% adb shell dalvikvm -agentlib:jdwp=transport=dt_socket,address=8000,suspend=y,server=y -cp /data/foo.jar Foo
and then jdb -attach localhost:8000.

(In the above examples, the VM will be suspended when you attach. In jdb, type cont to continue.)

The DDMS integration makes the dt_android_adb transport much more convenient when debugging on an Android device, but when working with Dalvik on the desktop it makes sense to use the TCP/IP transport.

Known Issues and Limitations

Most of the optional features JDWP allows are not implemented. These include field access watchpoints and better tracking of monitors.

Not all JDWP requests are implemented. In particular, anything that never gets emitted by the debuggers we've used is not supported and will result in error messages being logged. Support will be added when a use case is uncovered.


The debugger and garbage collector are somewhat loosely integrated at present. The VM currently guarantees that any object the debugger is aware of will not be garbage collected until after the debugger disconnects. This can result in a build-up over time while the debugger is connected. For example, if the debugger sees a running thread, the associated Thread object will not be collected, even after the thread terminates.

The situation is exacerbated by a flaw in the exception processing code, which results in nearly all exceptions being added to the "do not discard" list, even if the debugger never sees them. Having a debugger attached to a program that throws lots of exceptions can result in out-of-memory errors. This will be fixed in a future release.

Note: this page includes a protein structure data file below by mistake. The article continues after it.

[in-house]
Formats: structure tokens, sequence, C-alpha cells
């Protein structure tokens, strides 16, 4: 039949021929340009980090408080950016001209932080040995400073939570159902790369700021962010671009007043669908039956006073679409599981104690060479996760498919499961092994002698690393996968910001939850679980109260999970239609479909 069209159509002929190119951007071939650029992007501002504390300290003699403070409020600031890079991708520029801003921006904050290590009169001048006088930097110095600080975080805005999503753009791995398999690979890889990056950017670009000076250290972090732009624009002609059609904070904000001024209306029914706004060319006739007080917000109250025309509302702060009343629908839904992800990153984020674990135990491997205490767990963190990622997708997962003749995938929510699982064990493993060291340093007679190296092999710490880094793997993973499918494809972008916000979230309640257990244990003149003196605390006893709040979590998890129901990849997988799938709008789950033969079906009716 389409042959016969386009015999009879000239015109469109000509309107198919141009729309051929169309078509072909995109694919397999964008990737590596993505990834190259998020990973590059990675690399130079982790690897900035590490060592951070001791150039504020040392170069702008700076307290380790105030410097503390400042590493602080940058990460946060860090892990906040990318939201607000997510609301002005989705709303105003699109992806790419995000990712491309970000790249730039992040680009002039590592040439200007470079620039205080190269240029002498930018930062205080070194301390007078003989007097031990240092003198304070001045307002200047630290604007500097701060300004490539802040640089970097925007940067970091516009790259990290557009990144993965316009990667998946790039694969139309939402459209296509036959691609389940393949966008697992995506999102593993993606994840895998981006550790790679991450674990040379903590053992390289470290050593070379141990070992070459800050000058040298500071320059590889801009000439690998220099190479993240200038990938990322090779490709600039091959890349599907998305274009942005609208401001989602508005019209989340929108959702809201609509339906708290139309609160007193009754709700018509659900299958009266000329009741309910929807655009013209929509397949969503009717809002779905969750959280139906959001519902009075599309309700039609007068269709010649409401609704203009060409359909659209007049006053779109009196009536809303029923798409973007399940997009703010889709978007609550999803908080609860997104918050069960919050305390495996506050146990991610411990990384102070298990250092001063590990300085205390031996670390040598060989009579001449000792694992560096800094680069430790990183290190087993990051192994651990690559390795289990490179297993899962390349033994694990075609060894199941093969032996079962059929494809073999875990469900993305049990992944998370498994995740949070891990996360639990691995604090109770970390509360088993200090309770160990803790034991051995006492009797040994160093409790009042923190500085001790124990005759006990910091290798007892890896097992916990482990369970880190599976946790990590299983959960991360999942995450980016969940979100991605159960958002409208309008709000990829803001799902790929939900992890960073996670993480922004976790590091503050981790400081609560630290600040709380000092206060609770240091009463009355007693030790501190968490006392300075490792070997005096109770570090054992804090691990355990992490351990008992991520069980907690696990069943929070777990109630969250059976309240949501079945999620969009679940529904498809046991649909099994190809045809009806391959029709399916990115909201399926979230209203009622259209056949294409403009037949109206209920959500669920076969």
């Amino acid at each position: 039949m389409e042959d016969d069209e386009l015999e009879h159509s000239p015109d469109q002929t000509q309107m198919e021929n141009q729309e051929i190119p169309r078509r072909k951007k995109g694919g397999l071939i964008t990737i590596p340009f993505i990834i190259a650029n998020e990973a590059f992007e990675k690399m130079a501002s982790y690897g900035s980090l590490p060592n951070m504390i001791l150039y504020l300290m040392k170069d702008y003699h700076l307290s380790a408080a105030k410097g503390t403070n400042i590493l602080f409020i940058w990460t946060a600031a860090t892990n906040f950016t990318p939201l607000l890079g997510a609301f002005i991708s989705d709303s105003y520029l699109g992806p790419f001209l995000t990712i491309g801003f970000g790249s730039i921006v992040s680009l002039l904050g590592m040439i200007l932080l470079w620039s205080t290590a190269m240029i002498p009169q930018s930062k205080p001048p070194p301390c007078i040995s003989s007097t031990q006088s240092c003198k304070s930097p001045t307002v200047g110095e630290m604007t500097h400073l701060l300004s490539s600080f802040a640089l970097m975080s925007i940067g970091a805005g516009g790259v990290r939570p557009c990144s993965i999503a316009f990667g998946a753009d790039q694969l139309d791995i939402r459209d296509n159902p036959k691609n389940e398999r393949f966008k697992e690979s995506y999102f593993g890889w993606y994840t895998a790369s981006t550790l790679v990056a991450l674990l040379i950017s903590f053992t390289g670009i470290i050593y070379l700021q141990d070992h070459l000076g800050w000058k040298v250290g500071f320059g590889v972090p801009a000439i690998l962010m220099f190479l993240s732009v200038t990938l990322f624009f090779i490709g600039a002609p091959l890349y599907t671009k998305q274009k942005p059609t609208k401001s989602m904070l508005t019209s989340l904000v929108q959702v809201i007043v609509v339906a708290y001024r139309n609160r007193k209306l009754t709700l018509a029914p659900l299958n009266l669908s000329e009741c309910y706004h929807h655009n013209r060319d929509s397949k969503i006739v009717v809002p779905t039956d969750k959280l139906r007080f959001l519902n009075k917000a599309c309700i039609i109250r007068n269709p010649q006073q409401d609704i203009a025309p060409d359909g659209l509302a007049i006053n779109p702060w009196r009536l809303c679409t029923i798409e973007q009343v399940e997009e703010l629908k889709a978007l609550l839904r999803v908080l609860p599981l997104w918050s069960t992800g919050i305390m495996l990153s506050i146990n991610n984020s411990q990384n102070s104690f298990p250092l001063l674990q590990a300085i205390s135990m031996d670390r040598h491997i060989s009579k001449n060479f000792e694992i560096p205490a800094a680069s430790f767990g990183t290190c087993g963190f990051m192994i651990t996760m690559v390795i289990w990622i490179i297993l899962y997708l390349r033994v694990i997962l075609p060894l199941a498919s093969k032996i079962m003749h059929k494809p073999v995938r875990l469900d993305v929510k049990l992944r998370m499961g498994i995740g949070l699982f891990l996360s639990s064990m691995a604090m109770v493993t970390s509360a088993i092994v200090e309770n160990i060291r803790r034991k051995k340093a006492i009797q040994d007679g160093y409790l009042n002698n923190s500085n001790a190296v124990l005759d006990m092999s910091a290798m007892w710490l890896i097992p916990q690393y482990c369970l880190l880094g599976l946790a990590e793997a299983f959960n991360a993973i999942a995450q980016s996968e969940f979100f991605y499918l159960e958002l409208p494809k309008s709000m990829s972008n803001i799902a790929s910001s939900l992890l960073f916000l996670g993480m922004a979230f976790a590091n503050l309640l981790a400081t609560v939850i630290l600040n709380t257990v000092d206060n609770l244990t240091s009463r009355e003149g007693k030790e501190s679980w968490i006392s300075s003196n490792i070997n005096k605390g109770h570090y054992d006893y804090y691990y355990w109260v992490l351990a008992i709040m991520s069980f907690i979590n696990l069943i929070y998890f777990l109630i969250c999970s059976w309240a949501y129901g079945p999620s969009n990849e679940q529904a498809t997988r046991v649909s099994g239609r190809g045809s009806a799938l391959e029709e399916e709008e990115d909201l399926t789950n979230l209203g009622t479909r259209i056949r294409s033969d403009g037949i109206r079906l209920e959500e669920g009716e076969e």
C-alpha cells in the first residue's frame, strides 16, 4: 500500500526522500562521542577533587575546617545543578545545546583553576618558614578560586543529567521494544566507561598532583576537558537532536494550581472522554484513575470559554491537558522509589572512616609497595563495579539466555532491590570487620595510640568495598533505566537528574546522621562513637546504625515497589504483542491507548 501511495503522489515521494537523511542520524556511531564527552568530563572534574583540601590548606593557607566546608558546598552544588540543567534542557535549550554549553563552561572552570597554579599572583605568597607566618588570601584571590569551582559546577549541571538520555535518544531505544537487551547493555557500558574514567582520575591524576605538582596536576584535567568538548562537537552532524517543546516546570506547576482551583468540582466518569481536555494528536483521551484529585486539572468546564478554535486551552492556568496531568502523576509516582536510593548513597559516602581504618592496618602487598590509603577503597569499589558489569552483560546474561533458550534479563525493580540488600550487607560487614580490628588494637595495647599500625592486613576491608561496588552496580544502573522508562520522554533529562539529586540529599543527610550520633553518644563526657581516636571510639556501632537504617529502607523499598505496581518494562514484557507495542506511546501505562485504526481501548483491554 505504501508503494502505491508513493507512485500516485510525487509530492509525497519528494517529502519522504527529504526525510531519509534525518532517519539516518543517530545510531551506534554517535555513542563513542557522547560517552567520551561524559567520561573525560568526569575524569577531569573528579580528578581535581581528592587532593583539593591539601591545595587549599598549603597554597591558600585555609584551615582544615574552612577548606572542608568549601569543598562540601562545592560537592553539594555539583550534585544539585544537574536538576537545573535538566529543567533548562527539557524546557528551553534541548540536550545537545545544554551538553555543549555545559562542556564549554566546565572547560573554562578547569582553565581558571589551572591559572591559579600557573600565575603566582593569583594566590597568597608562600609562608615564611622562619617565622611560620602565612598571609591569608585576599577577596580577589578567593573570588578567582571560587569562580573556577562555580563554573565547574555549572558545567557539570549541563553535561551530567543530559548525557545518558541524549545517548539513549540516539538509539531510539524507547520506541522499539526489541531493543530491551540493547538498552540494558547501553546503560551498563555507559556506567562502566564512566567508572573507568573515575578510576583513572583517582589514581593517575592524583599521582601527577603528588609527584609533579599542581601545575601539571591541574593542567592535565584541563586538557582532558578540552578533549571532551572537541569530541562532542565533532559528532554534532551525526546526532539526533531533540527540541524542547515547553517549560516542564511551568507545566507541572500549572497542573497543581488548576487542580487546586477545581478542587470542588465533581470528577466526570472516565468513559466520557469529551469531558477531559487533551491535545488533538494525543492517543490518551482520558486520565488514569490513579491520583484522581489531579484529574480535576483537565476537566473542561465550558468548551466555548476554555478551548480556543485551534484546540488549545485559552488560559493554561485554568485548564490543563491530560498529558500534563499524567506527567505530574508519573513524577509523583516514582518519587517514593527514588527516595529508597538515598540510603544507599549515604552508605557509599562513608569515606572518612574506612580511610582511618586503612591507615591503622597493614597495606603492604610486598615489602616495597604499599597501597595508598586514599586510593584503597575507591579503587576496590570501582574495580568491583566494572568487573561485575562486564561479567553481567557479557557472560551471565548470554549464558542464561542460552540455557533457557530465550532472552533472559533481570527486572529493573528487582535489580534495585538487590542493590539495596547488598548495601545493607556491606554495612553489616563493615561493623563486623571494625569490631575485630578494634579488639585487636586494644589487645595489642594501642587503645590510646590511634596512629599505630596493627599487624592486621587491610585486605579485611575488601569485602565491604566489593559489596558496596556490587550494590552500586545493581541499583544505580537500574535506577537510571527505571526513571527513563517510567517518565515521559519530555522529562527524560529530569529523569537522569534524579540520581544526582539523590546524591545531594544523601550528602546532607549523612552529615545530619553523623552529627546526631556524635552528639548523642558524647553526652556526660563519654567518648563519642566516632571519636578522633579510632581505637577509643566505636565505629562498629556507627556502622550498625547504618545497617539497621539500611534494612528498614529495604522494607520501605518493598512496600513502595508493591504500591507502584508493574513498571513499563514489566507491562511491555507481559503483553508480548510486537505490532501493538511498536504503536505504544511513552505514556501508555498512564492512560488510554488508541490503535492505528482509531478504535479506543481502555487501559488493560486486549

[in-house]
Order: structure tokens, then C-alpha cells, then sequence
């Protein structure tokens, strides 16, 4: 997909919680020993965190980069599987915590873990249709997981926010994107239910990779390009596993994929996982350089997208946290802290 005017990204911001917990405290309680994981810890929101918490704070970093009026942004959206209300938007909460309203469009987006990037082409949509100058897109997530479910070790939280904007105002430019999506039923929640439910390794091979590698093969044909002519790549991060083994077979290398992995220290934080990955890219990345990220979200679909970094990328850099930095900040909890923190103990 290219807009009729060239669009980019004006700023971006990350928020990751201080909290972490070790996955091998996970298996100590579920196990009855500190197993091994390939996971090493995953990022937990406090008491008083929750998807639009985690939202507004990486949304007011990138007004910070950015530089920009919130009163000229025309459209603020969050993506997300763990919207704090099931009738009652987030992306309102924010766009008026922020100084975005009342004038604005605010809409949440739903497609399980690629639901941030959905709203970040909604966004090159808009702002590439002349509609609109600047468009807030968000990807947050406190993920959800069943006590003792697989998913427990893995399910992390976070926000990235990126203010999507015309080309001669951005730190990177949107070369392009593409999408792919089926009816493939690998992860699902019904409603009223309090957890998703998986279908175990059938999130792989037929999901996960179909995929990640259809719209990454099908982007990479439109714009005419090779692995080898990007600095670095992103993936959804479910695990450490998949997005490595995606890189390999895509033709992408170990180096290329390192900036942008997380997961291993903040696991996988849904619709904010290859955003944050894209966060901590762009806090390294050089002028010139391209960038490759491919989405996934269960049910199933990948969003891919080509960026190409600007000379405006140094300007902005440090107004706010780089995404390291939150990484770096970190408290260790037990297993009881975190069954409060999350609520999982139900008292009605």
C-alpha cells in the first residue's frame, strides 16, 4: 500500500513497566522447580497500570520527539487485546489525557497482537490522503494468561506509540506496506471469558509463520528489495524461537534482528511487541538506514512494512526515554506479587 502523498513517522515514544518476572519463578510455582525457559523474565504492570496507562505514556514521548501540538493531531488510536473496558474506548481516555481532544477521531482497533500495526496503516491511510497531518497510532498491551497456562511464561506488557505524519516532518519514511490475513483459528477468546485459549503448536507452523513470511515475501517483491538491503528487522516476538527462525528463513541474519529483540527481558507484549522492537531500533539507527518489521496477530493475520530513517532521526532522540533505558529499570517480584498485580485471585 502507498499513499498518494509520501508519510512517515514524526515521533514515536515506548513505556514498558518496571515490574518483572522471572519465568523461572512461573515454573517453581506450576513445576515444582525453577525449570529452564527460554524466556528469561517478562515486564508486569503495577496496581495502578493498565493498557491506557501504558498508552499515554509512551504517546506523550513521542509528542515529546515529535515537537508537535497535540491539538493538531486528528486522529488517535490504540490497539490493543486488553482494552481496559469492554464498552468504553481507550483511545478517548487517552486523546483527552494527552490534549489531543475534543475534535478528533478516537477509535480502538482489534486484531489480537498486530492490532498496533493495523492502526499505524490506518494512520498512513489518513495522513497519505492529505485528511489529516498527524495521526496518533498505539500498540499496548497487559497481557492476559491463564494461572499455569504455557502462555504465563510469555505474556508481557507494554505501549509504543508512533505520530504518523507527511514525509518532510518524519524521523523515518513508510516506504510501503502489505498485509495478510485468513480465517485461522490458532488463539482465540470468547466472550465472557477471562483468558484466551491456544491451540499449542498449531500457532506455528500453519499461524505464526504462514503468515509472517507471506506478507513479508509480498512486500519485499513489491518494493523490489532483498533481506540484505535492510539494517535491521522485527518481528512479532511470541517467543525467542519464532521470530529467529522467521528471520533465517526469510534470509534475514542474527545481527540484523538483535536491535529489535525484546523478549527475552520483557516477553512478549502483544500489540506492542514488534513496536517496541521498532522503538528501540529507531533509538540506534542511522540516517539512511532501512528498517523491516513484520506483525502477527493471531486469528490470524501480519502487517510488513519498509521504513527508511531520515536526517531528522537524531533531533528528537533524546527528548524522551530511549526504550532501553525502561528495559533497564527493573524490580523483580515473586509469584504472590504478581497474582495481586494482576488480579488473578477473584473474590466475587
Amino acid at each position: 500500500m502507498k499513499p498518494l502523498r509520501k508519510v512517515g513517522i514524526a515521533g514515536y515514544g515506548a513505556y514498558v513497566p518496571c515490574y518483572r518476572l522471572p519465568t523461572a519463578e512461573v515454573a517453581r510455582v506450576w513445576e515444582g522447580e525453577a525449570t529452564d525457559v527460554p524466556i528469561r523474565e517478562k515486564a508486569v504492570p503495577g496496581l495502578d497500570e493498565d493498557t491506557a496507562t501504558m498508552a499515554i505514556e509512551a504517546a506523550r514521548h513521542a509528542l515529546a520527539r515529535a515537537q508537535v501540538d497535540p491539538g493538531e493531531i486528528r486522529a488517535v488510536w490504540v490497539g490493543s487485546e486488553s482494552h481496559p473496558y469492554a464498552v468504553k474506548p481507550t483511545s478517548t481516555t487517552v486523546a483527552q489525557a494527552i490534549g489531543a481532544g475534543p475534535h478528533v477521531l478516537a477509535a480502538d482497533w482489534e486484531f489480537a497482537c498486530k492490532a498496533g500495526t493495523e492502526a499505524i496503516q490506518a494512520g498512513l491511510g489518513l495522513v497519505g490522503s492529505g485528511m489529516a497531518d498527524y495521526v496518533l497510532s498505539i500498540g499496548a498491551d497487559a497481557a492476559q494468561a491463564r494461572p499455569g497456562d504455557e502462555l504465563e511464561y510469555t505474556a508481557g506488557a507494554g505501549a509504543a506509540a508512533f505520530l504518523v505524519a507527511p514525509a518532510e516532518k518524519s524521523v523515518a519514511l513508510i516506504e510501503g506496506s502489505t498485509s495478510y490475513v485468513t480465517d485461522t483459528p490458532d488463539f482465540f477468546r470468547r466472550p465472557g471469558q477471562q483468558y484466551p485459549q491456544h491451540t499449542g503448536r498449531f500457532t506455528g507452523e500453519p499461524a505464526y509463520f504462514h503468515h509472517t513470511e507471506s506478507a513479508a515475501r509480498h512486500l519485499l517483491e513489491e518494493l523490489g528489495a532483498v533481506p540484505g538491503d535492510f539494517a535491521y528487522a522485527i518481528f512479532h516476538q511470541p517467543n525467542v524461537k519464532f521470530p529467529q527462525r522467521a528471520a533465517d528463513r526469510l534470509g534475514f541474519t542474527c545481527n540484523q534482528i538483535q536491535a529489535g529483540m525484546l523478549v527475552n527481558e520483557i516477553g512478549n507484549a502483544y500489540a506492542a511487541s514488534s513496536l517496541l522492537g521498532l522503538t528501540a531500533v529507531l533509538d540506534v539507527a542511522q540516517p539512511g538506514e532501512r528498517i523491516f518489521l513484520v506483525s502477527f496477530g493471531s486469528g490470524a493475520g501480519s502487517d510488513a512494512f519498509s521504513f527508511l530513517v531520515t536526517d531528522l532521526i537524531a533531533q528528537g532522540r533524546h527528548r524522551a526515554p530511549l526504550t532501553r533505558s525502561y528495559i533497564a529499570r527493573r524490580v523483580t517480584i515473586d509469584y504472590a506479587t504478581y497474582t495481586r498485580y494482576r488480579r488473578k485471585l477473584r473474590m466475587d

The only way to "unlock" the references is to detach and reattach the debugger.


The translation from Java bytecode to Dalvik bytecode may result in identical sequences of instructions being combined. This can make it look like the wrong bit of code is being executed. For example:

    int test(int i) {
        if (i == 1) {
            return 0;
        return 1;
The Dalvik bytecode uses a common return instruction for both return statements, so when i is 1 the debugger will single-step through return 0 and then return 1.


Dalvik handles synchronized methods differently from other VMs. Instead of marking a method as synchronized and expecting the VM to handle the locks, dx inserts a "lock" instruction at the top of the method and an "unlock" instruction in a synthetic finally block. As a result, when single-stepping a return statement, the "current line" cursor may jump to the last line in the method.

This can also affect the way the debugger processes exceptions. The debugger may decide to break on an exception based on whether that exception is "caught" or "uncaught". To be considered uncaught, there must be no matching catch block or finally clause between the current point of execution and the top of the thread. An exception thrown within or below a synchronized method will always be considered "caught", so the debugger won't stop until the exception is re-thrown from the synthetic finally block.

Copyright © 2009 The Android Open Source Project